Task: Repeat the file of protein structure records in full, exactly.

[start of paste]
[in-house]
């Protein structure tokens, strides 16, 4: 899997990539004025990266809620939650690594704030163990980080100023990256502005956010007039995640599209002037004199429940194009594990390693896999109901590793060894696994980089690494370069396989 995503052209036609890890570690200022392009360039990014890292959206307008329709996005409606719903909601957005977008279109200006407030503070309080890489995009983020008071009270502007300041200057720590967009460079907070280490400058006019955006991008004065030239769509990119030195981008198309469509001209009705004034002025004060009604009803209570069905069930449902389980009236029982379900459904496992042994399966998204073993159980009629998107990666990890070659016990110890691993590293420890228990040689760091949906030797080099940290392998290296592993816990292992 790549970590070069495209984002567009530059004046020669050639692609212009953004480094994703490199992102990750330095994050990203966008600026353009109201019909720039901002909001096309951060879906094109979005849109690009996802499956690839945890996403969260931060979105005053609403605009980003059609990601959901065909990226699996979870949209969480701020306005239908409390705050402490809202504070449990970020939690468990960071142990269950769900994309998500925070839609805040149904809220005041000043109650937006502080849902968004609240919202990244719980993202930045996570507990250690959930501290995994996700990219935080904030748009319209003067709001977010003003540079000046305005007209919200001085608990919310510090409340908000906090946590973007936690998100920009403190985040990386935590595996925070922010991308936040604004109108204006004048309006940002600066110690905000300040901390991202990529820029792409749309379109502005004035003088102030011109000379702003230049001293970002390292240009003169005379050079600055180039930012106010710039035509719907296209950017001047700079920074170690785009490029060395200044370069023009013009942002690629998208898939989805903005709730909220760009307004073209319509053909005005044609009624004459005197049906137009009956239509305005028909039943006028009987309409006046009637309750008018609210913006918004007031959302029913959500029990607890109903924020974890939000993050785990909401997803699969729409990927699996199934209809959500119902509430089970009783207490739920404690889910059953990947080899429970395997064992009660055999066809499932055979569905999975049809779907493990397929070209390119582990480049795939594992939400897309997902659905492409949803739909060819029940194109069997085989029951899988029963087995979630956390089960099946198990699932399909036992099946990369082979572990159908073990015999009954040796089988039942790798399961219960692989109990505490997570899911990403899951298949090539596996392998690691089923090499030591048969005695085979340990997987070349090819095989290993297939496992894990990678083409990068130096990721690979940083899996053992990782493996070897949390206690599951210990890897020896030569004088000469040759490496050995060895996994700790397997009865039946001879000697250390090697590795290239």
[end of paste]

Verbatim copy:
[in-house]
């Protein structure tokens, strides 16, 4: 899997990539004025990266809620939650690594704030163990980080100023990256502005956010007039995640599209002037004199429940194009594990390693896999109901590793060894696994980089690494370069396989 995503052209036609890890570690200022392009360039990014890292959206307008329709996005409606719903909601957005977008279109200006407030503070309080890489995009983020008071009270502007300041200057720590967009460079907070280490400058006019955006991008004065030239769509990119030195981008198309469509001209009705004034002025004060009604009803209570069905069930449902389980009236029982379900459904496992042994399966998204073993159980009629998107990666990890070659016990110890691993590293420890228990040689760091949906030797080099940290392998290296592993816990292992 790549970590070069495209984002567009530059004046020669050639692609212009953004480094994703490199992102990750330095994050990203966008600026353009109201019909720039901002909001096309951060879906094109979005849109690009996802499956690839945890996403969260931060979105005053609403605009980003059609990601959901065909990226699996979870949209969480701020306005239908409390705050402490809202504070449990970020939690468990960071142990269950769900994309998500925070839609805040149904809220005041000043109650937006502080849902968004609240919202990244719980993202930045996570507990250690959930501290995994996700990219935080904030748009319209003067709001977010003003540079000046305005007209919200001085608990919310510090409340908000906090946590973007936690998100920009403190985040990386935590595996925070922010991308936040604004109108204006004048309006940002600066110690905000300040901390991202990529820029792409749309379109502005004035003088102030011109000379702003230049001293970002390292240009003169005379050079600055180039930012106010710039035509719907296209950017001047700079920074170690785009490029060395200044370069023009013009942002690629998208898939989805903005709730909220760009307004073209319509053909005005044609009624004459005197049906137009009956239509305005028909039943006028009987309409006046009637309750008018609210913006918004007031959302029913959500029990607890109903924020974890939000993050785990909401997803699969729409990927699996199934209809959500119902509430089970009783207490739920404690889910059953990947080899429970395997064992009660055999066809499932055979569905999975049809779907493990397929070209390119582990480049795939594992939400897309997902659905492409949803739909060819029940194109069997085989029951899988029963087995979630956390089960099946198990699932399909036992099946990369082979572990159908073990015999009954040796089988039942790798399961219960692989109990505490997570899911990403899951298949090539596996392998690691089923090499030591048969005695085979340990997987070349090819095989290993297939496992894990990678083409990068130096990721690979940083899996053992990782493996070897949390206690599951210990890897020896030569004088000469040759490496050995060895996994700790397997009865039946001879000697250390090697590795290239």